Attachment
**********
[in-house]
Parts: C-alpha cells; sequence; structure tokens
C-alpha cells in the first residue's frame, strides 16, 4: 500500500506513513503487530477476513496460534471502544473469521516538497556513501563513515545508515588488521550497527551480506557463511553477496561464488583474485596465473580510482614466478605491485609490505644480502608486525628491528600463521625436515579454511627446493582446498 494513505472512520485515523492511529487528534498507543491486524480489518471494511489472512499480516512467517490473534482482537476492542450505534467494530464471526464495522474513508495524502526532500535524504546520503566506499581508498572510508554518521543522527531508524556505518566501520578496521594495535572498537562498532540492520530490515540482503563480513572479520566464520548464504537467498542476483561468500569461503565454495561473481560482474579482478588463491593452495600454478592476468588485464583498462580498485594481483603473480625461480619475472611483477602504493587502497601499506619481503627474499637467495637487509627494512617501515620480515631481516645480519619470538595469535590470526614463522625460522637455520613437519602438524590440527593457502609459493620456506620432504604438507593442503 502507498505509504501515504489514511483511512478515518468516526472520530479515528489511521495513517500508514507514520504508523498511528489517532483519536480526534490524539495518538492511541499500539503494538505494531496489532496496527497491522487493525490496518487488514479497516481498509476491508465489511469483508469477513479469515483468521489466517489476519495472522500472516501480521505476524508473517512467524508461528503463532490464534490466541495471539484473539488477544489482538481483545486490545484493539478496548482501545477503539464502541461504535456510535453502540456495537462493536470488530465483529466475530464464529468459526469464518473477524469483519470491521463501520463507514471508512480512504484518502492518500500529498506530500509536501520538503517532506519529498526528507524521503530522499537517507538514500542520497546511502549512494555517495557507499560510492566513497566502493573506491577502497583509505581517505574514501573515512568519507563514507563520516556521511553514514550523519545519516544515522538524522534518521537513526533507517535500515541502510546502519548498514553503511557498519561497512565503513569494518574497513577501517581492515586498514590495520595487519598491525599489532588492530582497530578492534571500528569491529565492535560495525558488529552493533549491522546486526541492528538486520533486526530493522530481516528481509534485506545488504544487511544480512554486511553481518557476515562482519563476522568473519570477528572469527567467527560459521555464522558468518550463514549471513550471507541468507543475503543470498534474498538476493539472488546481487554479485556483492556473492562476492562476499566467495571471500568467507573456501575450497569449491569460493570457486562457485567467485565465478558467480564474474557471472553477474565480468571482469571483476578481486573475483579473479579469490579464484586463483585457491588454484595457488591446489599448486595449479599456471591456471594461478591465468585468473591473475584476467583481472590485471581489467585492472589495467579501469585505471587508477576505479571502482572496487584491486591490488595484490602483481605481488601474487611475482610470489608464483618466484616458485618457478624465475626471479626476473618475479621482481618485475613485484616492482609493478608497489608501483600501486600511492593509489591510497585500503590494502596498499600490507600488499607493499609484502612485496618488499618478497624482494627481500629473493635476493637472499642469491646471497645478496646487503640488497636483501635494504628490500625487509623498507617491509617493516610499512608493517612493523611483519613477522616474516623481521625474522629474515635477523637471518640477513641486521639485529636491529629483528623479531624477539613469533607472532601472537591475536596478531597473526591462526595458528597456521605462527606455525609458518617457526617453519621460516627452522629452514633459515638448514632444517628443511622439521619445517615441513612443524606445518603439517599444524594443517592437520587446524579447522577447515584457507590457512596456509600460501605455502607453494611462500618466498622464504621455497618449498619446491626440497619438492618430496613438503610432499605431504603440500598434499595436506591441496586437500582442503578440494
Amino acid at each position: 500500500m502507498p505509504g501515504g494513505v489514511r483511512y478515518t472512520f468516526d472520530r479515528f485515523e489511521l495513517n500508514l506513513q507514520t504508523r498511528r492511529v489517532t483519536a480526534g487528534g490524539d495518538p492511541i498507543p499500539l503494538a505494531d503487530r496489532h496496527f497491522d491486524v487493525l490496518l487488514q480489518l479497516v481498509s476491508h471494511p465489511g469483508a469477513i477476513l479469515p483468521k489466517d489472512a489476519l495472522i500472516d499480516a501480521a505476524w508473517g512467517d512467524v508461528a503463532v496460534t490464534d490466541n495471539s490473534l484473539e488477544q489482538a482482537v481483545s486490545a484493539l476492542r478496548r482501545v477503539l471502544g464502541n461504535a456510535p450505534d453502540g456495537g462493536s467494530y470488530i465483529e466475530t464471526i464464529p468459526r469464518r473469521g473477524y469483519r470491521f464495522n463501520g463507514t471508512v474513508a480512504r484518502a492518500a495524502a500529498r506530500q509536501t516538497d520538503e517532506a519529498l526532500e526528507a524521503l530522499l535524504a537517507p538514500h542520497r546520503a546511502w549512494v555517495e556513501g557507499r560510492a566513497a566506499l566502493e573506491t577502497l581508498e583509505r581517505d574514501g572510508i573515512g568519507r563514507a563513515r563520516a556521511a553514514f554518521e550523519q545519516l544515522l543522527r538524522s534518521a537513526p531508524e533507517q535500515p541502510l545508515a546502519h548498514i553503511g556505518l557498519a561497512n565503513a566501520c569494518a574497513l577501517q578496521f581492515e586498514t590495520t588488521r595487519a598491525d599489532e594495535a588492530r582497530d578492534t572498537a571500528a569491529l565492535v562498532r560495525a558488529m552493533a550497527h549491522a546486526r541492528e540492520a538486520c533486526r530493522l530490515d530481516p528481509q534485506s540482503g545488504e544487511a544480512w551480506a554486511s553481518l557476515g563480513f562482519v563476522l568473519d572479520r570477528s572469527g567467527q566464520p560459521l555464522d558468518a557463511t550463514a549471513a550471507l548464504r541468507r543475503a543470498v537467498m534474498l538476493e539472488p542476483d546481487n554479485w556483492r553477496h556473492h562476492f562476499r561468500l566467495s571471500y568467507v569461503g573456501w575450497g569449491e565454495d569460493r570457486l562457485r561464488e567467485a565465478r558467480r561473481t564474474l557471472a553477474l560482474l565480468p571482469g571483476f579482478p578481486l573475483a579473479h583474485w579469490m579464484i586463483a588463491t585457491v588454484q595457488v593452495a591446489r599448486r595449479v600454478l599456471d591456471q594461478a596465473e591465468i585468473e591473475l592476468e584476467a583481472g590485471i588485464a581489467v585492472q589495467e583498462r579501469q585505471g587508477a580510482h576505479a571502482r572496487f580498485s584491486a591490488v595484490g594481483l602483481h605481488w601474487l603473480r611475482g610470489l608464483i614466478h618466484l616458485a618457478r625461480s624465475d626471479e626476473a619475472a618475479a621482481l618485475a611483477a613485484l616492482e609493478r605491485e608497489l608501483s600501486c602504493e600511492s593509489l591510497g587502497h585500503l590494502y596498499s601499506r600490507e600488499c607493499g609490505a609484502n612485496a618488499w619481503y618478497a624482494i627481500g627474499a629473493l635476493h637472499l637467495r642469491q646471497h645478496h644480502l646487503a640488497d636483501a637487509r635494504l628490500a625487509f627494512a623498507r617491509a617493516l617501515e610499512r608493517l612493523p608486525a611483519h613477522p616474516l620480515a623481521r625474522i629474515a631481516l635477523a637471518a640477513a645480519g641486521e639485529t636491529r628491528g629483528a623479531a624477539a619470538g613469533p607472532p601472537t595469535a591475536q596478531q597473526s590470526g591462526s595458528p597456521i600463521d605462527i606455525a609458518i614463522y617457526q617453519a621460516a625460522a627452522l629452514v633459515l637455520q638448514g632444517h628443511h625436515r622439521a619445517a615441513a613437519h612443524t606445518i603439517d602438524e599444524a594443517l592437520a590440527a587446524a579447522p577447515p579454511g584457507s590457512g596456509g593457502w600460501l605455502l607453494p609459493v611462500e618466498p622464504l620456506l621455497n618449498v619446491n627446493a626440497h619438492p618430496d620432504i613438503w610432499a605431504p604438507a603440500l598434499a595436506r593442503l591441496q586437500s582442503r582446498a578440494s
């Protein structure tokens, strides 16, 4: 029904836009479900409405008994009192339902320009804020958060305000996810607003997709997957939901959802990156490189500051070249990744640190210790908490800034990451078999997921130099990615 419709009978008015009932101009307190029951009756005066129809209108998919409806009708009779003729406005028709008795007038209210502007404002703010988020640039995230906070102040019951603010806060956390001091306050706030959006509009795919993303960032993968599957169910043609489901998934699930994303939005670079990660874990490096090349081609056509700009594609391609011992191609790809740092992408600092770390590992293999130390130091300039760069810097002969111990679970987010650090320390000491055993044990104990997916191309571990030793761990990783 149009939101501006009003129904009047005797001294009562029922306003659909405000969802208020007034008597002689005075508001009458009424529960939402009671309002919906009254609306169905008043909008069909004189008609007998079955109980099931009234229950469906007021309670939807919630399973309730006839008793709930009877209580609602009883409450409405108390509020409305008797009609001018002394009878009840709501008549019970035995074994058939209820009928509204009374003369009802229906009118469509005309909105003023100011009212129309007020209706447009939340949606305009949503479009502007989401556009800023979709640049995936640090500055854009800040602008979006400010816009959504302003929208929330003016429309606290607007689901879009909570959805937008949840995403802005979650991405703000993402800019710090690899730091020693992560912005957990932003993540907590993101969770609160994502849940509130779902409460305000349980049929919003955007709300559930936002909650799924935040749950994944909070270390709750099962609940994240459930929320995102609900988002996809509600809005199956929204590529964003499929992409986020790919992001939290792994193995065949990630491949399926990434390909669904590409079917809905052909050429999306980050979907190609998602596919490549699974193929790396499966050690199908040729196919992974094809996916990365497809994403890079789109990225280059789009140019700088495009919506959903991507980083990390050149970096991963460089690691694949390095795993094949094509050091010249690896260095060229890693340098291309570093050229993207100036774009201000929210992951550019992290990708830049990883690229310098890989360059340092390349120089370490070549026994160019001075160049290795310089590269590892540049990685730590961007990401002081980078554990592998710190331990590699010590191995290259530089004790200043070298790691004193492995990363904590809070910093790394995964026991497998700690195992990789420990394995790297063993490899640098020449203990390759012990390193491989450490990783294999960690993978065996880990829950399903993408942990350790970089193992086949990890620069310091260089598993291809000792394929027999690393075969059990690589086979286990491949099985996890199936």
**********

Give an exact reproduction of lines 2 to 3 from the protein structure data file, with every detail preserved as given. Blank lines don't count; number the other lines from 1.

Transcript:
Parts: C-alpha cells; sequence; structure tokens
C-alpha cells in the first residue's frame, strides 16, 4: 500500500506513513503487530477476513496460534471502544473469521516538497556513501563513515545508515588488521550497527551480506557463511553477496561464488583474485596465473580510482614466478605491485609490505644480502608486525628491528600463521625436515579454511627446493582446498 494513505472512520485515523492511529487528534498507543491486524480489518471494511489472512499480516512467517490473534482482537476492542450505534467494530464471526464495522474513508495524502526532500535524504546520503566506499581508498572510508554518521543522527531508524556505518566501520578496521594495535572498537562498532540492520530490515540482503563480513572479520566464520548464504537467498542476483561468500569461503565454495561473481560482474579482478588463491593452495600454478592476468588485464583498462580498485594481483603473480625461480619475472611483477602504493587502497601499506619481503627474499637467495637487509627494512617501515620480515631481516645480519619470538595469535590470526614463522625460522637455520613437519602438524590440527593457502609459493620456506620432504604438507593442503 502507498505509504501515504489514511483511512478515518468516526472520530479515528489511521495513517500508514507514520504508523498511528489517532483519536480526534490524539495518538492511541499500539503494538505494531496489532496496527497491522487493525490496518487488514479497516481498509476491508465489511469483508469477513479469515483468521489466517489476519495472522500472516501480521505476524508473517512467524508461528503463532490464534490466541495471539484473539488477544489482538481483545486490545484493539478496548482501545477503539464502541461504535456510535453502540456495537462493536470488530465483529466475530464464529468459526469464518473477524469483519470491521463501520463507514471508512480512504484518502492518500500529498506530500509536501520538503517532506519529498526528507524521503530522499537517507538514500542520497546511502549512494555517495557507499560510492566513497566502493573506491577502497583509505581517505574514501573515512568519507563514507563520516556521511553514514550523519545519516544515522538524522534518521537513526533507517535500515541502510546502519548498514553503511557498519561497512565503513569494518574497513577501517581492515586498514590495520595487519598491525599489532588492530582497530578492534571500528569491529565492535560495525558488529552493533549491522546486526541492528538486520533486526530493522530481516528481509534485506545488504544487511544480512554486511553481518557476515562482519563476522568473519570477528572469527567467527560459521555464522558468518550463514549471513550471507541468507543475503543470498534474498538476493539472488546481487554479485556483492556473492562476492562476499566467495571471500568467507573456501575450497569449491569460493570457486562457485567467485565465478558467480564474474557471472553477474565480468571482469571483476578481486573475483579473479579469490579464484586463483585457491588454484595457488591446489599448486595449479599456471591456471594461478591465468585468473591473475584476467583481472590485471581489467585492472589495467579501469585505471587508477576505479571502482572496487584491486591490488595484490602483481605481488601474487611475482610470489608464483618466484616458485618457478624465475626471479626476473618475479621482481618485475613485484616492482609493478608497489608501483600501486600511492593509489591510497585500503590494502596498499600490507600488499607493499609484502612485496618488499618478497624482494627481500629473493635476493637472499642469491646471497645478496646487503640488497636483501635494504628490500625487509623498507617491509617493516610499512608493517612493523611483519613477522616474516623481521625474522629474515635477523637471518640477513641486521639485529636491529629483528623479531624477539613469533607472532601472537591475536596478531597473526591462526595458528597456521605462527606455525609458518617457526617453519621460516627452522629452514633459515638448514632444517628443511622439521619445517615441513612443524606445518603439517599444524594443517592437520587446524579447522577447515584457507590457512596456509600460501605455502607453494611462500618466498622464504621455497618449498619446491626440497619438492618430496613438503610432499605431504603440500598434499595436506591441496586437500582442503578440494